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Growth and nitrogen removal characteristics of Halomonas sp. B01 under high salinity

  • Te Wang
  • Zhengzhong Jiang
  • Wenbo Dong
  • Xiaoya Liang
  • Linghua ZhangEmail author
  • Yimin Zhu
Open Access
Original Article
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Abstract

Purpose

At present, the nitrogen (N) removal efficiency of the microbial treatment in the high-salinity nitrogenous wastewaters is relatively low. Study on the N removal behavior and properties of moderately halophilic bacteria Halomonas under high salinity is of great significance for the microbial treatment of high-salinity nitrogenous wastewater.

Methods

The response mechanism of Halomonas sp. B01 to high osmotic pressure stress was investigated by measuring the compatible solute ectoine concentration and superoxide dismutase (SOD) activity. The salt tolerance during growth and N removal of the strain was evaluated by measuring the activities of growth-related and N removal–related enzymes and the mRNA expression abundance of ammonia monooxygenase-encoding gene (amoA). The process of simultaneous heterotrophic nitrification and aerobic denitrification (SND) under high salinity was described by measuring the concentration of inorganic N.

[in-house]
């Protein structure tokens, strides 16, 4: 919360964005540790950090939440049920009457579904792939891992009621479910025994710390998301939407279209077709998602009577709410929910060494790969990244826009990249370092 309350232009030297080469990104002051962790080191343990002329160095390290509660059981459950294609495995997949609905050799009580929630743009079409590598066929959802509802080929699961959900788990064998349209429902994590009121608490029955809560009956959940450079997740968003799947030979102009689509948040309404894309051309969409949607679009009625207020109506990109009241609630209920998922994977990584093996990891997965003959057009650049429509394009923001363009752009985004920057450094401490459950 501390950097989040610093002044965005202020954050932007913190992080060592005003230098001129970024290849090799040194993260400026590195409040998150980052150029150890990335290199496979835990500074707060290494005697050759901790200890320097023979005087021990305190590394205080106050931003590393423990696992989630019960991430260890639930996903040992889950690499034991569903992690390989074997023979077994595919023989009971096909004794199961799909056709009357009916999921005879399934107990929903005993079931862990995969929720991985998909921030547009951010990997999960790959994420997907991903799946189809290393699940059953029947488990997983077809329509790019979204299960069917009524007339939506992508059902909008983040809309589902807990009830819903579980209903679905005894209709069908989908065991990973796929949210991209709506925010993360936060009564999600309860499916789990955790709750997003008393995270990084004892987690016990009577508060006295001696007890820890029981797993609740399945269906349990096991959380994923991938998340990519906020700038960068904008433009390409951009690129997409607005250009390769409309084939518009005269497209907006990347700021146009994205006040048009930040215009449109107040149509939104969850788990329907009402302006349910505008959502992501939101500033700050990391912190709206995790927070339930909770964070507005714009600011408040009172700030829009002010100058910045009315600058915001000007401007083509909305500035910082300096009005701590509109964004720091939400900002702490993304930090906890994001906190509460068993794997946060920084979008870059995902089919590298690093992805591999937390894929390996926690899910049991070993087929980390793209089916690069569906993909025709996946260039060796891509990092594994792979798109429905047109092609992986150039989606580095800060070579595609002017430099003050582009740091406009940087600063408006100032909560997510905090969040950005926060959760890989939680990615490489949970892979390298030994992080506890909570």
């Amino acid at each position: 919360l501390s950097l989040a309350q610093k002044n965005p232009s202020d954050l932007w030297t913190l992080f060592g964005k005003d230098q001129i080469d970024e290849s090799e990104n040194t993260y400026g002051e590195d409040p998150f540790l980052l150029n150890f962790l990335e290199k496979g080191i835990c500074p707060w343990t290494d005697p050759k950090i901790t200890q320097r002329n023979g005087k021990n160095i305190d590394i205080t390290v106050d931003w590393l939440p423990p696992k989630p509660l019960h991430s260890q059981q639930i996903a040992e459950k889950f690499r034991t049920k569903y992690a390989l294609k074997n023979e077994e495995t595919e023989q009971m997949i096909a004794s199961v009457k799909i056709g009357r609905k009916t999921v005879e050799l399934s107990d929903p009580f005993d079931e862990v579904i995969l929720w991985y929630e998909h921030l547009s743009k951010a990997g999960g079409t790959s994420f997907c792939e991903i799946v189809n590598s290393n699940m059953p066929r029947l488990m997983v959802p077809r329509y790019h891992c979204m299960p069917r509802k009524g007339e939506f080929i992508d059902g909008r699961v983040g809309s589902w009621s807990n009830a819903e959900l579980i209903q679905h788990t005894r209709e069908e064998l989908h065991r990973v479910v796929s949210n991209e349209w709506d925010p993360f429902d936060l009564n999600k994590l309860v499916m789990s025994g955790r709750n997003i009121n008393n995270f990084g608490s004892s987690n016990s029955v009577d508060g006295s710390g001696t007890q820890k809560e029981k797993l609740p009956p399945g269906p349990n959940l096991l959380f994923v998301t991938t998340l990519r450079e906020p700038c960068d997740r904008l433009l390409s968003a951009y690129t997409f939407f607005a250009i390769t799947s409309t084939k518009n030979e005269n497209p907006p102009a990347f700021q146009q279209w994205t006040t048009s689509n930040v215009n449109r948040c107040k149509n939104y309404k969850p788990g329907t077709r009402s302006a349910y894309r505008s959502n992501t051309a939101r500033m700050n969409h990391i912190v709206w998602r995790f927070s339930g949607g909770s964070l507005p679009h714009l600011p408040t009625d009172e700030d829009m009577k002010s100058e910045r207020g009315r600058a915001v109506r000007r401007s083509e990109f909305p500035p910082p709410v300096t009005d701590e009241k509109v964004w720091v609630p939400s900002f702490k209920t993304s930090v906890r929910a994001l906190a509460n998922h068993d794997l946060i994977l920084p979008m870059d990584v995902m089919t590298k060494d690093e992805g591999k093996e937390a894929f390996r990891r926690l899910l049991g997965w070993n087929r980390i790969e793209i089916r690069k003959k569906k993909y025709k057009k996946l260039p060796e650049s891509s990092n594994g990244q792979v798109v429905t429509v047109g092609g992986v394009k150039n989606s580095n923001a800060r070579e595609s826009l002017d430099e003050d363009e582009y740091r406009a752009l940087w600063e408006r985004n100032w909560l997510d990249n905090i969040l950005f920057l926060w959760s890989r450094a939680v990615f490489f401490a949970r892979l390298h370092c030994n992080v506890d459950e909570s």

Result

Halomonas sp. B01 synthesized ectoine under NaCl stress, and the intracellular ectoine concentration increased with increased NaCl concentration in the growth medium. When the NaCl concentration of the medium reached 120 g L−1, the malondialdehyde concentration and SOD activity were significantly increased to 576.1 μg mg−1 and 1.7 U mg−1, respectively. The growth-related and N removal–related enzymes of the strain were active or most active in medium with 30–60 g L−1 NaCl. The amoA of the strain cultured in medium with 60 g L−1 NaCl had the highest mRNA expression abundance. In the N removal medium containing 60 g L−1 NaCl and 2121 mg L−1 NH4+-N, SND by Halomonas sp. B01 was performed over 96 h and the N removal rate reached 98.8%.

Conclusion